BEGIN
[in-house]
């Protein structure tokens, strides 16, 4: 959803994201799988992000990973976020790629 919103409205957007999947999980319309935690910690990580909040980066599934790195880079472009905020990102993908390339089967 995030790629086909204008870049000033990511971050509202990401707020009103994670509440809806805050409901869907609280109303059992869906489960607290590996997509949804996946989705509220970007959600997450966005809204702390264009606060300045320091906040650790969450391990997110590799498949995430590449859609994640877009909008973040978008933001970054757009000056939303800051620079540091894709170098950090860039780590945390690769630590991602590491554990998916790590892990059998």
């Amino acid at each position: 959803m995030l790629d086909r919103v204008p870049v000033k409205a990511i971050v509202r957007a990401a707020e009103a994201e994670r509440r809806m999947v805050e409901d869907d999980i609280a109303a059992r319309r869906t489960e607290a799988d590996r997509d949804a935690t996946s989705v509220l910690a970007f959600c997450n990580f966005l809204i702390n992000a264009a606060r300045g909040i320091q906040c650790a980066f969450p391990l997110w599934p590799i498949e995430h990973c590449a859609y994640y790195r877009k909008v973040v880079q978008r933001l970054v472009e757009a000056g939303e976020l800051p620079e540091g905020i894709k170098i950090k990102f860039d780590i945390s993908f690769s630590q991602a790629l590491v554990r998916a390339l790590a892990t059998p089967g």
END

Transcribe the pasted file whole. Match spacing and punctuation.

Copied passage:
[in-house]
């Protein structure tokens, strides 16, 4: 959803994201799988992000990973976020790629 919103409205957007999947999980319309935690910690990580909040980066599934790195880079472009905020990102993908390339089967 995030790629086909204008870049000033990511971050509202990401707020009103994670509440809806805050409901869907609280109303059992869906489960607290590996997509949804996946989705509220970007959600997450966005809204702390264009606060300045320091906040650790969450391990997110590799498949995430590449859609994640877009909008973040978008933001970054757009000056939303800051620079540091894709170098950090860039780590945390690769630590991602590491554990998916790590892990059998």
């Amino acid at each position: 959803m995030l790629d086909r919103v204008p870049v000033k409205a990511i971050v509202r957007a990401a707020e009103a994201e994670r509440r809806m999947v805050e409901d869907d999980i609280a109303a059992r319309r869906t489960e607290a799988d590996r997509d949804a935690t996946s989705v509220l910690a970007f959600c997450n990580f966005l809204i702390n992000a264009a606060r300045g909040i320091q906040c650790a980066f969450p391990l997110w599934p590799i498949e995430h990973c590449a859609y994640y790195r877009k909008v973040v880079q978008r933001l970054v472009e757009a000056g939303e976020l800051p620079e540091g905020i894709k170098i950090k990102f860039d780590i945390s993908f690769s630590q991602a790629l590491v554990r998916a390339l790590a892990t059998p089967g």